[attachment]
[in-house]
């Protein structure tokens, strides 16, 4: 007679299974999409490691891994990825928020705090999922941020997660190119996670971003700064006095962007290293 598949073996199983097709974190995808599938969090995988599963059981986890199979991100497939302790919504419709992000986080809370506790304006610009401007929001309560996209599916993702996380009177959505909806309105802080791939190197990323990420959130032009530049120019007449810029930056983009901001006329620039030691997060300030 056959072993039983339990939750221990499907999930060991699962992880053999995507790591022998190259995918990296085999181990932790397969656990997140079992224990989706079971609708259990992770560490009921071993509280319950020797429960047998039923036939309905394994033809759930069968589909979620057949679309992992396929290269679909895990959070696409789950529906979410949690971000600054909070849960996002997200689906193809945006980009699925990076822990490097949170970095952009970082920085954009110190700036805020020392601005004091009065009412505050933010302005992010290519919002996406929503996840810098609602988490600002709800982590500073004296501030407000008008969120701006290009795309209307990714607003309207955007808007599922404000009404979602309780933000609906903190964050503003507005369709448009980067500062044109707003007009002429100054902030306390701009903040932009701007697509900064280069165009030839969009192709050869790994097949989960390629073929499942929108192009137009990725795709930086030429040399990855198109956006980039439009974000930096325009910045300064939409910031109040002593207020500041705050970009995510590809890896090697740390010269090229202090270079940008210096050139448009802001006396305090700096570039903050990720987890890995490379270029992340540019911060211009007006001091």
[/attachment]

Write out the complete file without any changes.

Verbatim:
[in-house]
């Protein structure tokens, strides 16, 4: 007679299974999409490691891994990825928020705090999922941020997660190119996670971003700064006095962007290293 598949073996199983097709974190995808599938969090995988599963059981986890199979991100497939302790919504419709992000986080809370506790304006610009401007929001309560996209599916993702996380009177959505909806309105802080791939190197990323990420959130032009530049120019007449810029930056983009901001006329620039030691997060300030 056959072993039983339990939750221990499907999930060991699962992880053999995507790591022998190259995918990296085999181990932790397969656990997140079992224990989706079971609708259990992770560490009921071993509280319950020797429960047998039923036939309905394994033809759930069968589909979620057949679309992992396929290269679909895990959070696409789950529906979410949690971000600054909070849960996002997200689906193809945006980009699925990076822990490097949170970095952009970082920085954009110190700036805020020392601005004091009065009412505050933010302005992010290519919002996406929503996840810098609602988490600002709800982590500073004296501030407000008008969120701006290009795309209307990714607003309207955007808007599922404000009404979602309780933000609906903190964050503003507005369709448009980067500062044109707003007009002429100054902030306390701009903040932009701007697509900064280069165009030839969009192709050869790994097949989960390629073929499942929108192009137009990725795709930086030429040399990855198109956006980039439009974000930096325009910045300064939409910031109040002593207020500041705050970009995510590809890896090697740390010269090229202090270079940008210096050139448009802001006396305090700096570039903050990720987890890995490379270029992340540019911060211009007006001091």